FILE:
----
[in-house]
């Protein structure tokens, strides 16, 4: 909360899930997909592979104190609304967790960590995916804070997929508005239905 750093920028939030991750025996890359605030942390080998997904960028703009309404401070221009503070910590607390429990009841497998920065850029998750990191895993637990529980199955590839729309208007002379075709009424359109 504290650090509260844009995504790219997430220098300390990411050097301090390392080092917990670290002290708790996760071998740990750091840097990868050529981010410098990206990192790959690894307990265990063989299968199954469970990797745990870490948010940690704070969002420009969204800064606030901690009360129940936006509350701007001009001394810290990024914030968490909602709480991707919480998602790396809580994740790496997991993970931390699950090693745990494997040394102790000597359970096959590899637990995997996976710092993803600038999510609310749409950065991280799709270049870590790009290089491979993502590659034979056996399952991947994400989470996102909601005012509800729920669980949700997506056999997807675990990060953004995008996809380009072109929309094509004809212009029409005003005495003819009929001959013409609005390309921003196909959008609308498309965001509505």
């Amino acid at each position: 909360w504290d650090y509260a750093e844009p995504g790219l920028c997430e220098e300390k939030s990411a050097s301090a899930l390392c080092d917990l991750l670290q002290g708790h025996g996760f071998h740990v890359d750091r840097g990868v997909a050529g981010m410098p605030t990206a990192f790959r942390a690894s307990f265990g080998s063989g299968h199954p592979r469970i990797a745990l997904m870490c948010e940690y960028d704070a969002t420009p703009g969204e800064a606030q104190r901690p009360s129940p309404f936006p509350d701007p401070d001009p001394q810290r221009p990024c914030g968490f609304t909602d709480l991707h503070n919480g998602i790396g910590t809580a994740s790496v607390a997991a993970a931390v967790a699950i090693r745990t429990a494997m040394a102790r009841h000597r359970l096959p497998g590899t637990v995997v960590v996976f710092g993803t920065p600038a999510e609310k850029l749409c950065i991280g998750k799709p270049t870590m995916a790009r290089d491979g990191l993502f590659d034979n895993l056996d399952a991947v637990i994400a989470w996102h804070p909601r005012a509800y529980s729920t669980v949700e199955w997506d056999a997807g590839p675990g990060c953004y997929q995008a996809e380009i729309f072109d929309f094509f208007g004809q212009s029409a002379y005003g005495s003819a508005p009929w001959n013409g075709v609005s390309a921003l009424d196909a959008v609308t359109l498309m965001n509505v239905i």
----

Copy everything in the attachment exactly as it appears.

[in-house]
């Protein structure tokens, strides 16, 4: 909360899930997909592979104190609304967790960590995916804070997929508005239905 750093920028939030991750025996890359605030942390080998997904960028703009309404401070221009503070910590607390429990009841497998920065850029998750990191895993637990529980199955590839729309208007002379075709009424359109 504290650090509260844009995504790219997430220098300390990411050097301090390392080092917990670290002290708790996760071998740990750091840097990868050529981010410098990206990192790959690894307990265990063989299968199954469970990797745990870490948010940690704070969002420009969204800064606030901690009360129940936006509350701007001009001394810290990024914030968490909602709480991707919480998602790396809580994740790496997991993970931390699950090693745990494997040394102790000597359970096959590899637990995997996976710092993803600038999510609310749409950065991280799709270049870590790009290089491979993502590659034979056996399952991947994400989470996102909601005012509800729920669980949700997506056999997807675990990060953004995008996809380009072109929309094509004809212009029409005003005495003819009929001959013409609005390309921003196909959008609308498309965001509505």
């Amino acid at each position: 909360w504290d650090y509260a750093e844009p995504g790219l920028c997430e220098e300390k939030s990411a050097s301090a899930l390392c080092d917990l991750l670290q002290g708790h025996g996760f071998h740990v890359d750091r840097g990868v997909a050529g981010m410098p605030t990206a990192f790959r942390a690894s307990f265990g080998s063989g299968h199954p592979r469970i990797a745990l997904m870490c948010e940690y960028d704070a969002t420009p703009g969204e800064a606030q104190r901690p009360s129940p309404f936006p509350d701007p401070d001009p001394q810290r221009p990024c914030g968490f609304t909602d709480l991707h503070n919480g998602i790396g910590t809580a994740s790496v607390a997991a993970a931390v967790a699950i090693r745990t429990a494997m040394a102790r009841h000597r359970l096959p497998g590899t637990v995997v960590v996976f710092g993803t920065p600038a999510e609310k850029l749409c950065i991280g998750k799709p270049t870590m995916a790009r290089d491979g990191l993502f590659d034979n895993l056996d399952a991947v637990i994400a989470w996102h804070p909601r005012a509800y529980s729920t669980v949700e199955w997506d056999a997807g590839p675990g990060c953004y997929q995008a996809e380009i729309f072109d929309f094509f208007g004809q212009s029409a002379y005003g005495s003819a508005p009929w001959n013409g075709v609005s390309a921003l009424d196909a959008v609308t359109l498309m965001n509505v239905i």